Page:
If more children were to attend, arrests would be reduced by almost one half resulting in less court cases, treatment, and administration charges (Schweinhart 2). This would be beneficial to society as it would lower taxes (Temple 129). Also, closely linked to crime rates are maltreatment rates. Preschools that encourage parental involvement have seen a reduction in maltreatment resulting in the same monetary benefits as the crime rates (129). With all of these cost reductions accounted for, preschool programs could save each taxpayer an estimated $88,433 in their lifetime (Schweinhart 4). A study done by the ERIC development team starting in 1994 followed a group of over 500 preschoolers and non-preschoolers from age four up to age twenty-seven.

At age twenty-seven, the subjects were rounded up for questioning. The study shows that 80% of preschool attendees were employed while only 55% of non attendees were employed (Schweinhart 3). 36% of preschooler attendees owned their own home while 13% of non attendees owned their own home (Schweinhart 3). It is therefore extremely hard to dispute the fact that preschool education is all around beneficial. Even the common dispute that children peak around third grade causing the playing field to level out has been proven wrong (Chandler 1).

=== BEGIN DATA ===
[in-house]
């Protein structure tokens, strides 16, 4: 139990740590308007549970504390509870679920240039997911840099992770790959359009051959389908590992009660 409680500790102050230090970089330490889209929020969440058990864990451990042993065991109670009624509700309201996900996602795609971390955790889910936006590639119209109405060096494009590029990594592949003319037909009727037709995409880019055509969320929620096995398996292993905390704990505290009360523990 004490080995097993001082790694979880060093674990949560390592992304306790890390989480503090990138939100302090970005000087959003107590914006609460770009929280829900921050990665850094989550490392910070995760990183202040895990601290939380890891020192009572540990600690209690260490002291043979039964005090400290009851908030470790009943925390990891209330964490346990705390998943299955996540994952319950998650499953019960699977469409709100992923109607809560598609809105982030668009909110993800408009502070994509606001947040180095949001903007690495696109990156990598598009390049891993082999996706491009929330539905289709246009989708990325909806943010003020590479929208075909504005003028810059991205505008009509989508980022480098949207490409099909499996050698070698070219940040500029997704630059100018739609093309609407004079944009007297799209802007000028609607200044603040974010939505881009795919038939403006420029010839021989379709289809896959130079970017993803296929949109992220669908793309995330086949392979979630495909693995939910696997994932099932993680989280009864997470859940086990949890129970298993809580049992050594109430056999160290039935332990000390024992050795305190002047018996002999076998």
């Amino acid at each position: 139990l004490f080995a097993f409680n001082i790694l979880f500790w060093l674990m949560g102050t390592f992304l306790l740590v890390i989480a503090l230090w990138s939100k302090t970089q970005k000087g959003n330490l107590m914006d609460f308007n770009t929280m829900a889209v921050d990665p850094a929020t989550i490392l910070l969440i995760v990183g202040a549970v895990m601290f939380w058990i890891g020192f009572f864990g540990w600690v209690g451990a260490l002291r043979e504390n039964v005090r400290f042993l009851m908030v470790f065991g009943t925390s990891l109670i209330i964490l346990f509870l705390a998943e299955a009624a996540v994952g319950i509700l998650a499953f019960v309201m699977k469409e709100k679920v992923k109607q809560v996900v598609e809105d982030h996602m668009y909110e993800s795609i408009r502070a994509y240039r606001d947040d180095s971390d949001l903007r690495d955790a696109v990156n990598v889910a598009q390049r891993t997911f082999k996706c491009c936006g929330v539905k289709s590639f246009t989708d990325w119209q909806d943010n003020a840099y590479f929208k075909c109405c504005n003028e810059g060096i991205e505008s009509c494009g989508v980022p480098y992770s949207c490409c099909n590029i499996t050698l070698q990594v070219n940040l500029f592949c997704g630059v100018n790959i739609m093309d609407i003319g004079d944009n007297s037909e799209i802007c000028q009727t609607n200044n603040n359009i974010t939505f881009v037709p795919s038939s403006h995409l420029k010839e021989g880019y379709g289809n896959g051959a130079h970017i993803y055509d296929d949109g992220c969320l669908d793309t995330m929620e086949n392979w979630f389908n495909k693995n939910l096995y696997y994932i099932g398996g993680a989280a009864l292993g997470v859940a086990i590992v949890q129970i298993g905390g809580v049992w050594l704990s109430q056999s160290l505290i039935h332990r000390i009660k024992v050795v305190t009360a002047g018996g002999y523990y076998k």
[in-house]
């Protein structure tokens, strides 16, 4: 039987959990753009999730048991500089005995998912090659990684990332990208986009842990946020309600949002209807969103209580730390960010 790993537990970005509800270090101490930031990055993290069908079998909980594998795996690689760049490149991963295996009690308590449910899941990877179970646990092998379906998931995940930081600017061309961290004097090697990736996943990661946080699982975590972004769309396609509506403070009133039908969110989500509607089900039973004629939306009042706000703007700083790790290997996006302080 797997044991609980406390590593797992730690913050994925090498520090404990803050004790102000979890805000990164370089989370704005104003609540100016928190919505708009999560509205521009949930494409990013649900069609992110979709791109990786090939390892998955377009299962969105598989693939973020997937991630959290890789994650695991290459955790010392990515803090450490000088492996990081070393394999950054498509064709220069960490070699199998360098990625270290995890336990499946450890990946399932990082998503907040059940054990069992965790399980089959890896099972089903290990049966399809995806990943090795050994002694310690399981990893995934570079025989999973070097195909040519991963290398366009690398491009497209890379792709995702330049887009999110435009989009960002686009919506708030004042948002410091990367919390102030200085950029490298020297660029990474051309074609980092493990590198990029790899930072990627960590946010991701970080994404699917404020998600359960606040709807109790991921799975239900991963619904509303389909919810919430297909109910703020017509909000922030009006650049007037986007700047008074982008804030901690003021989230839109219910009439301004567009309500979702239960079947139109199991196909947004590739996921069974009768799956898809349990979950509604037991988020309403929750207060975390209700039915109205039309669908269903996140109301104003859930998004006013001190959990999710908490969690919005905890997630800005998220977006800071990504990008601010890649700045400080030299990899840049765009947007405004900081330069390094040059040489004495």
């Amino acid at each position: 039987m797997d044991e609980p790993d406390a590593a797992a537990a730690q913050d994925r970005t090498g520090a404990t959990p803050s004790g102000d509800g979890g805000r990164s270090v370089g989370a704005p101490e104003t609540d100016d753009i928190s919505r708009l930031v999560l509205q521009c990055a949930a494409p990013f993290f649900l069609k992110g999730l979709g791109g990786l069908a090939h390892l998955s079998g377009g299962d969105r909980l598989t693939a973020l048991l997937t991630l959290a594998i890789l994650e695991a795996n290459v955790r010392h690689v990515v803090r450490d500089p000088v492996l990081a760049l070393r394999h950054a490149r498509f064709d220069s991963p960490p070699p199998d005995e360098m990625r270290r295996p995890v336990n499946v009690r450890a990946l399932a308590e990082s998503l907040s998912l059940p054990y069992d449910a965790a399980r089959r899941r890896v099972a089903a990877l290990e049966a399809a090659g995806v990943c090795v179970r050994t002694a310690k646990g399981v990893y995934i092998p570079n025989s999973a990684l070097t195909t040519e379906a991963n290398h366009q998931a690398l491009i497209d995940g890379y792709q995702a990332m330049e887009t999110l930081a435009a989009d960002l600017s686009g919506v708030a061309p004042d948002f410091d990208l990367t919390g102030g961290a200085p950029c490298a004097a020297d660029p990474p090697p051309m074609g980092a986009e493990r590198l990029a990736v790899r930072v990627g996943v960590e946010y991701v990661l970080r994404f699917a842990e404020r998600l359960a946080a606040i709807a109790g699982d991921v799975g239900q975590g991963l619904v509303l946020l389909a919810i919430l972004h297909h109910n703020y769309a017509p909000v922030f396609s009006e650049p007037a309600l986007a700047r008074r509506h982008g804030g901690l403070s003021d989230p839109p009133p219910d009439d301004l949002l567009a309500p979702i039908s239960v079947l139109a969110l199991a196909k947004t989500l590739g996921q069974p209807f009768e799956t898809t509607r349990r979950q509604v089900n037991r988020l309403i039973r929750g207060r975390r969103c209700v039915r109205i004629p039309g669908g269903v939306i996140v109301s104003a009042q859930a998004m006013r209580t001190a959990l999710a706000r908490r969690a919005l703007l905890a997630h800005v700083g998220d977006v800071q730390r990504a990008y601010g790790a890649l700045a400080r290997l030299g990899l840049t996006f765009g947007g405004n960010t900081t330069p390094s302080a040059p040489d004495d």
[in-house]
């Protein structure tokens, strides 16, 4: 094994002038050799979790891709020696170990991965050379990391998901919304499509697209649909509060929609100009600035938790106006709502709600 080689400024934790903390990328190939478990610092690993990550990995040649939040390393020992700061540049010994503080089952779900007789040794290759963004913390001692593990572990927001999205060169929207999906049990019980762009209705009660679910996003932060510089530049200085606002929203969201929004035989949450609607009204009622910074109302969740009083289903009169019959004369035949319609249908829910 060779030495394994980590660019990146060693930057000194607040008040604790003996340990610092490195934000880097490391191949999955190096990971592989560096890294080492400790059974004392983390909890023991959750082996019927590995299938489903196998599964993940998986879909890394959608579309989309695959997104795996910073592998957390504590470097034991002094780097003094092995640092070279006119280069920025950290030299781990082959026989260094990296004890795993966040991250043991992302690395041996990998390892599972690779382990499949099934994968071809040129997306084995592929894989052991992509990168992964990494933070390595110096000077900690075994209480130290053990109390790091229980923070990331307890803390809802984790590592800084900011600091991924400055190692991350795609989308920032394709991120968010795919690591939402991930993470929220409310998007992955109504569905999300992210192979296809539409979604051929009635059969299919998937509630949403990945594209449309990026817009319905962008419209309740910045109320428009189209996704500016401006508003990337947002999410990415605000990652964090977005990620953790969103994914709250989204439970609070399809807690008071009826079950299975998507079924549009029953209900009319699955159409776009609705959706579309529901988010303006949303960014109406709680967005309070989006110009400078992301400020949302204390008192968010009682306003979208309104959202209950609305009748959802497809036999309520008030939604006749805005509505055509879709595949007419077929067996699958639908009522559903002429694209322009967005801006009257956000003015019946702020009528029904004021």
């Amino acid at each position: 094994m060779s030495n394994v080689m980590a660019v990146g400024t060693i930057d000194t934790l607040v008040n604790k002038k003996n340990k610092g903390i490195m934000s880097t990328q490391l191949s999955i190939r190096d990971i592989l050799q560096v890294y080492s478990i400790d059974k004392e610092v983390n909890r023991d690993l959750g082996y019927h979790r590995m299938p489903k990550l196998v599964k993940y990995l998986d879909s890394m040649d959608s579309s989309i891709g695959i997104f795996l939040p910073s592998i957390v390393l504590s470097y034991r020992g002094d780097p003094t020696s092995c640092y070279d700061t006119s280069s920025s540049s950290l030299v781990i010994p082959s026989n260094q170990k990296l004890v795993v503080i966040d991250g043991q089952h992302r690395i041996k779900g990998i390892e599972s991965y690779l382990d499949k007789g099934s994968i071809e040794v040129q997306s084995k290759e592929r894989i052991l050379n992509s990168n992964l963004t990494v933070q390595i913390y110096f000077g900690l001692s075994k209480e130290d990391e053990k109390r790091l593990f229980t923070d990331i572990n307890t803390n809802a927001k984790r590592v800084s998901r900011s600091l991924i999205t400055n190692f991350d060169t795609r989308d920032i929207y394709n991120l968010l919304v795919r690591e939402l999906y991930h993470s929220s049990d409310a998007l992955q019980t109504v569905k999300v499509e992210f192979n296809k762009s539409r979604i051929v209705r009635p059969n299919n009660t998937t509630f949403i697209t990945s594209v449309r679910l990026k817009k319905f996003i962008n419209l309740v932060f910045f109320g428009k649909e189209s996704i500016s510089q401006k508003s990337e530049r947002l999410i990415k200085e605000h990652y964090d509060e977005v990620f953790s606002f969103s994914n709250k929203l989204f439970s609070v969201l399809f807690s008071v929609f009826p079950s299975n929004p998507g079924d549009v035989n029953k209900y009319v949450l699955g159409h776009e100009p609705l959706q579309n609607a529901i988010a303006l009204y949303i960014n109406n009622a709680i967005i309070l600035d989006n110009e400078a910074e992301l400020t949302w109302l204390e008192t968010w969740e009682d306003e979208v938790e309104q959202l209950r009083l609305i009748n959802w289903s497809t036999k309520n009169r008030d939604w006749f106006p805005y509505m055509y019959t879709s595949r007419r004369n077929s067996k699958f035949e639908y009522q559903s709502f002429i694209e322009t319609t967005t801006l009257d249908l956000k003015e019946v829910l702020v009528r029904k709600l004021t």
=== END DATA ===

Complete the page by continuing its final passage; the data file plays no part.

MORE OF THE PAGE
In a 2014 research study lead by the National Head Start program, it was found that there was no difference in third-grade students whether they attended preschool or not (Chandler 1).However, this study was proven wrong by a variety of different sources, such as the ones mentioned previously. However, in order to attain all of these measurable benefits a preschool child experiences, the preschool education has to be that of high quality. In order to get the proper education, teachers have to be invested in their work. Many teachers however are not adequately paid for the work they are doing; therefore, they cannot do their job to the fullest.

The National Institute for Early Education Research states that “despite the importance of their responsibilities, American preschool teachers are paid less than half of a kindergarten teacher’s salary- less than janitors, secretaries, and others whose jobs require only a high school diploma and a few years of experience” (Barnett 1). Due to the fact that these teachers are not paid properly leads to lower program quality, many studies have found that teacher compensation is positively correlated with education quality; the more a teacher is paid and the better benefits given, the greater ability they have for providing high quality learning (Barnett 2). According to Nicolle Rockhold, mentioned above, “we all need to have a different view of educators that teach early childhood. We need to have more respect for it and more understanding of why learning is so important at this age” (Rockhold, Nicolle. Personal Interview. 10 November 2015).